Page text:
At the most basic level, literacy is the ability to read and write, uniquely human skill sets and arguably the product or cause of civilization. Very quickly in the course of civilization literacy came to mean three things, the “three Rs,” reading, writing, and arithmetic.  St. Augustine of Hippo , writing in Latin around AD 400 confessed the importance of  “legere et scribere et numerare discitur” (learning to read, and write, and do arithmetic). Now, 1700 years after St. Augustine, it is no less appropriate to exclude Scientific Literacy from the core properties of literacy than it would have been to exclude “numerare discitur” from “reading and ‘riting’”.

            Our Western educational systems have largely failed, making scientific literacy a deliberate exclusion from the vast majority of educational products. We graduate students from universities with literacy in literature, performance, art history, accounting, business, law, world history, music, marketing, packaging, political science, languages, and even in engineering, scientific, and health care professions without a firm basis in scientific literacy in its largest sense: how do we hold, form, and reform beliefs based on science and general human values. 

The second paper was more complex and required deeper reading. In fact, that’s what it was about – deep reading. This paper by Adam Garfinkle in National Affairs, in fact required a couple of runs through it myself and while it dealt with literacy, it approached the topic through a consideration of neural pathways.   [National Affairs, Spring, 2020.] Deep literacy, Garfinkle claims, builds capacity for abstract thought, analysis of difficult questions, imagination, creativity, clarity, and empathy. Language is at the core of this phenomenon of deep literacy, that goes far beyond its basic platform of the “three Rs.”  The author ties this into biology, culture, and political systems.

“Deep reading has in large part informed our development as humans, in ways both physiological and cultural. And it is what ultimately allowed Americans to become ‘We the People,’ capable of self-government. If we are losing the capacity for deep reading, we must also be prepared to lose other, perhaps even more precious parts of what deep reading has helped to build.”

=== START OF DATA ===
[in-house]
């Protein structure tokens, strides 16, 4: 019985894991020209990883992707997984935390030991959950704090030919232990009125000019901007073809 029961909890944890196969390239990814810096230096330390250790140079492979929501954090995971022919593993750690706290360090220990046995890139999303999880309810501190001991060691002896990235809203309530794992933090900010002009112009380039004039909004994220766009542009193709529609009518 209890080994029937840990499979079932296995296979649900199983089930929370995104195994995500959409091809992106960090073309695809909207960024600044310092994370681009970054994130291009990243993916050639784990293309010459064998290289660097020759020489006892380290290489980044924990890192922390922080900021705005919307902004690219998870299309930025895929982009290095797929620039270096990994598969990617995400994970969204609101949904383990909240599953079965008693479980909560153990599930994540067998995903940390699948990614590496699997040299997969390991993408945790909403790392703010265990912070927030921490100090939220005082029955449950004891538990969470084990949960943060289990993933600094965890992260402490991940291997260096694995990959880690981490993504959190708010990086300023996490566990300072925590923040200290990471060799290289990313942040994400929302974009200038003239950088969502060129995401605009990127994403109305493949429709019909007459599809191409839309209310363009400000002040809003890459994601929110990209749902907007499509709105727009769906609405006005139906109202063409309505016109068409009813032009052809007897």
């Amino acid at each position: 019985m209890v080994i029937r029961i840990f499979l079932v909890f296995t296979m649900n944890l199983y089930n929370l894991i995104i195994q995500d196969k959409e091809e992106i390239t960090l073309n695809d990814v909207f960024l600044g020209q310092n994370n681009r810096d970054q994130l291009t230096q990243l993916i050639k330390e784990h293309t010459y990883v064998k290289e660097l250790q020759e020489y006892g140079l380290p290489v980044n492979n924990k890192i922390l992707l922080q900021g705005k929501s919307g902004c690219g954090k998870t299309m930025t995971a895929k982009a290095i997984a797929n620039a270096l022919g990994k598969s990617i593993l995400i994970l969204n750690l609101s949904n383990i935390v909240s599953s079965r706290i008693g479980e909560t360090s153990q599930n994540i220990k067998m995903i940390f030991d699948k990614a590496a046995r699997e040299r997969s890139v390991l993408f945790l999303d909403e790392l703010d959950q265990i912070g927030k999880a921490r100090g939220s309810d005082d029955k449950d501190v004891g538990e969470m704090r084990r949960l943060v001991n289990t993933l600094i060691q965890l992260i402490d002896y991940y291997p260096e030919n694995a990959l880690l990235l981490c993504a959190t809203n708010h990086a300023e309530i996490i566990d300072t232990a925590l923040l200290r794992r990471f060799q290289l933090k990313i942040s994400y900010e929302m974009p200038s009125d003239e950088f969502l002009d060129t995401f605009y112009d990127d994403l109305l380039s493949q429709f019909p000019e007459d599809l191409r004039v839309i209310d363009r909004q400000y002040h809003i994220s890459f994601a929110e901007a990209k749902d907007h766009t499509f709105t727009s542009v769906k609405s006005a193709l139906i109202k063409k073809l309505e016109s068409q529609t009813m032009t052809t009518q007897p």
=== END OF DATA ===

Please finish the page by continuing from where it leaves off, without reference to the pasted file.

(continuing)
The risk to deep literacy seems to come from the loss of quality attention –  some call this “cognitive patience.” The digital revolution is blamed for this, but it may be a larger 20thcentury phenomenon tied in with its faster pace of culture, manifested in work, entertainment, news cycles, and travel. The search engines have increased the pace, and with smart phones, tablets, and computers by our sides we may not need to teach memorization of multiplication tables or speeches such as the Gettysburg Address. Yet something happens in the human brain when the tables are learned and when the speech is memorized – internalized, as it is. By off-loading or sub-contracting the mental work of processing facts, ideas, and narratives, we may lose the ability to synthesize from them. 

            Musical literacy and that of visual art differ from the art of numbers and narratives. Knowing the multiplication tables and Gettysburg Address, for example and for most people, require mental work – the brain must expend calories to accomplish those tasks. Somehow it takes less work to internalize a tune or recall a picture. American Pie and Mona Lisa are carried around by most people of my vintage and in my region of space. A musician or painter can build upon them, consciously or subconsciously, when they create something new. The same is true for someone who really knows the Gettysburg Address, but it’s one thing to really know all 172 words and another thing to call it up from Wikipedia or Alexa.


Sunrise, Sunset was the wedding song written in 1964 by composer Jerry Bock and lyricist Sheldon Harnick for the musical play, Fiddler on the Roof. It hit close to the mark as Harnick recalled at age 90 in an NPR interview April 30, 2014.

“I do remember when we wrote “Sunrise Sunset,” the first person we played it for was Jerry Bock’s wife. And when I perform a song for someone I try not to look at them. It makes me a little upset if they’re not paying attention. So I look above them or to the side of them.

Anyway, I sang “Sunrise Sunset” and when I finished, then I looked at Jerry’s wife Patti and I was startled to see that she was crying. And I thought my goodness; this song must be more effective than we even know. And the same thing happened – I am not a pianist but the music to “Sunrise Sunset” is easy enough so that I could learn the piano part – and I played it for my sister.

And when I finished I looked and she had tears in her eyes. And that was a very unusual experience.” 

The song still rings true. [Below: Summer sunset, Empire, Michigan.]

Matula Thoughts began about 20 years ago in the form of a monthly email What’s New from the Medical School Dean’s Office of Faculty Affairs and transitioned to a Urology Department monthly communication around 2007. In 2013 the personal essay took the form of Matula Thoughts, on a web site called Word Press, and this essay is around the hundredth in that form. There is a time for all seasons and this seems the right time to “sunset’ this public effort, but with great appreciation to the readership that motivated me for the past two decades. The monthly discipline of producing Matula Thoughts has been invigorating but this seems the right time to let it go.

Thank you if you’ve been following Matula Thoughts over these years.

David A. Bloom, June 4, 2021